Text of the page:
Vous êtes sur la page 1sur 9

Systems Thinking 1

Running Head: SYSTEMS THINKING














Project Plan: Literature Review: Systems Thinking






























Systems Thinking 2

In the article The Hidden Traps in Decision Making. John Hammond, Ralph Keeney
and Howard Raiffa (2006) summarized the inherent difficulty in decision making very well by
stating that "...in making decisions, you may be at the mercy of your mind's strange workings."
they also list nine psychological traps that may affect a way that a decision maker makes
business decision.
1. The anchoring trap makes people give inappropriate weigh to the first information we receive.
In business, for example, although it seems the decision that a manager predict how much
product need to be produced by taking the former sales reports as a reference is reasonable, the
old sales numbers become anchors because it may let a manager put too much attention on past
event but not give enough weigh to other factors. Under this situation, it can lead to a poor
forecast.
Also the anchoring trap is related to the often observed primacy effect, wherein
disproportionate consideration is given to early information and initial impressions.
2. The status-quo trap means people may have biases on the situation we feel comfortable with
so that we will not choose other alternatives even they are better. In order to make decisions
rationally and objectively, a decision maker always have to keep in mind that the decision will be
acted under the status quo and never consider status quo as the only alternative. Also the status
quo trap, not surprisingly, is a bias towards the current order. In business, the status quo is often
the easiest and seemingly less risky path.
3. The sunk-cost trap is another serious bias. People always believe that successfully past
decision even though it does not work anymore at the present. In order to put the suck cost away,
a decision maker can list en other people's viewpoints and those people must to be those who did
not experience the earlier decisions.
Systems Thinking 3

4. The confirming-evidence trap makes people find out the information to support an existing
predilection, rather than to conflict it. On the other hand, people will try to discount the opposing
information. In order to avoid the confirming-evidence trap, a decision maker can set up a
clincher, let other people argue it, and listen people's advice. Also the confirming evidence trap
leads us to seek out evidence that supports our perspective and interpret new information
consistent with our biases.
5. The framing trap happens at the beginning of the decision process. When it occurs, the
decision goes wrong because a decision maker has already misstated the problem. Also the
framing trap can lead to different answers to essentially identical questions, depending on how
the questions are positioned.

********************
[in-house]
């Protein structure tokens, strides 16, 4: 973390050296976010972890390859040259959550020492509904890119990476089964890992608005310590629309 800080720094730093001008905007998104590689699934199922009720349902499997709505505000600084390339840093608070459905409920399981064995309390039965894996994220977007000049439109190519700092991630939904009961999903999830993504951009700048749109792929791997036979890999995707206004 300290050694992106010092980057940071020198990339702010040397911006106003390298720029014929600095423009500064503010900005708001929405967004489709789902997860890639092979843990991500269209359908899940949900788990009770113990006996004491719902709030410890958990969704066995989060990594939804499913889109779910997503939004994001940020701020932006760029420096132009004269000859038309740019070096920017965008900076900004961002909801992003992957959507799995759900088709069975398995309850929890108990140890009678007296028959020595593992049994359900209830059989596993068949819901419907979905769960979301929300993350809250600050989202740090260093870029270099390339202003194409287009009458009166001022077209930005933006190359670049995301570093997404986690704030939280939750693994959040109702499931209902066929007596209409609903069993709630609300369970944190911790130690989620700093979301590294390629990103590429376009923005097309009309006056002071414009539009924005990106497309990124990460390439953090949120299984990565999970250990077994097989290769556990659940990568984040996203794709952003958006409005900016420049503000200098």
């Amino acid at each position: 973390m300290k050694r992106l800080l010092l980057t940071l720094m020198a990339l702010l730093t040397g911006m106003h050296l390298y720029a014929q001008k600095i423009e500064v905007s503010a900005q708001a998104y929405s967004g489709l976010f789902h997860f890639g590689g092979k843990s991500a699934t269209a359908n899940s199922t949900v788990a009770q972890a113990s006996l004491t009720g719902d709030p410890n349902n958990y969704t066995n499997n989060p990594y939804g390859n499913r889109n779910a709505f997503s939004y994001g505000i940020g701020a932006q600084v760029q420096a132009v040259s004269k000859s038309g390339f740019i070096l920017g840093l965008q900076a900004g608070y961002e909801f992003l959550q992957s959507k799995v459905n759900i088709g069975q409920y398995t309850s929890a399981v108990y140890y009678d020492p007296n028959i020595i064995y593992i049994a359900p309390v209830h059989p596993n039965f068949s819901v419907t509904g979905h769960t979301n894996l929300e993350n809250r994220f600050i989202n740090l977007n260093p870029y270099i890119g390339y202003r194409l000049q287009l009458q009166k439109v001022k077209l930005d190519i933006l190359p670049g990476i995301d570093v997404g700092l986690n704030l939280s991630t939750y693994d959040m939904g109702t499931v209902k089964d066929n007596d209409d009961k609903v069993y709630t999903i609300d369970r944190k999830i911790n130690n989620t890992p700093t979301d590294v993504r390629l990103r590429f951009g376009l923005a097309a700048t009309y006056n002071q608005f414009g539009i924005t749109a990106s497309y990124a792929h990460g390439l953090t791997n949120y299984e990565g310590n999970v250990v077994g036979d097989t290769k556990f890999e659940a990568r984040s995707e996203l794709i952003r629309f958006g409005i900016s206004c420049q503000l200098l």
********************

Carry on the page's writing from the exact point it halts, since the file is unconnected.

6. The Estimating and Forecasting Traps have three minor traps,
a. The overconfidence trap makes people overestimate the accuracy of the forecasts.
b. The prudence trap causes people to be overcautious when people make decision under
uncertain or risky situation.
c. The recall ability trap leads people to give incorrect weigh to recent, dramatic events.
Also the estimating and forecasting traps sometimes manifest in overconfidence in
projections, sometimes in overly conservative estimates and other times in overemphasis on the
ability to recall inputs to the projections.
Alas, all traps play tricks on our decision-making abilities, often leading us unwittingly down a
destructive decision path. The article rightly emphasizes the facts that a good decision not only
relies on clearly defining the alternatives, collecting the correct information, and so on during the
decision-making process, but also relate to the benefits and costs which are weighed accurately.
Furthermore, the background, the experience of a decision maker will be one of the factors
Systems Thinking 4

which affect the decision making. Except the factors of individuals, the economic circumstances
will influence the decision and its action too.
Introduction to the group scenario
The group scenario is one in which members of two opposing arguments accept
supporting information and dismiss conflicting information. In a group persons go into a
regression to defend themselves against the conflicts provoked or revealed by their participation
in the group. There is a formation of a group mentality, which is a groups will. This is a system
where there is denial, avoidance, and anonymous input for that the individual members deny. At
one level the group gives importance to work that the group has taken up, in addition there is the
need to undertake creative work, and the third is the work-group methods to remain in contact
with reality (Books Llc 2010),.
Introduction to Systems Thinking
Systems thinking is related to learning, development, and management that are based on
the assumption that the component parts of the system will act differently when isolated from
the system environment/other parts. This means the development of a holistic approach related
to seeing the whole rather than disjointed parts. The value of systems thinking is that it is a way
of understanding reality that stresses on the relationships among the systems parts rather than
the parts themselves. The importance of systems thinking arises because it gives a more accurate
picture of reality so that it can achieve results one wants. It also emphasizes that systems must
be arranged in a particular way to carry out its purpose optimally (Books Llc 2010).
Problem recognition and definition
The problem definition is an important function. The reason is that it helps identify the
question to be considered, or solved. It also focuses the attention of the group on the situation. It
Systems Thinking 5

is a misgiving, or an objection. The problem recognition is the recognition of the gap between
the present state and the desired state. The recognition of the problem begins from ascertaining
the objectives of the decision maker. The problem recognition is the identification problem. In
the context of a group the manner in which the problem is posed can influence how the group or
the individuals think of it. It is helpful to view the problem from different perspectives and it is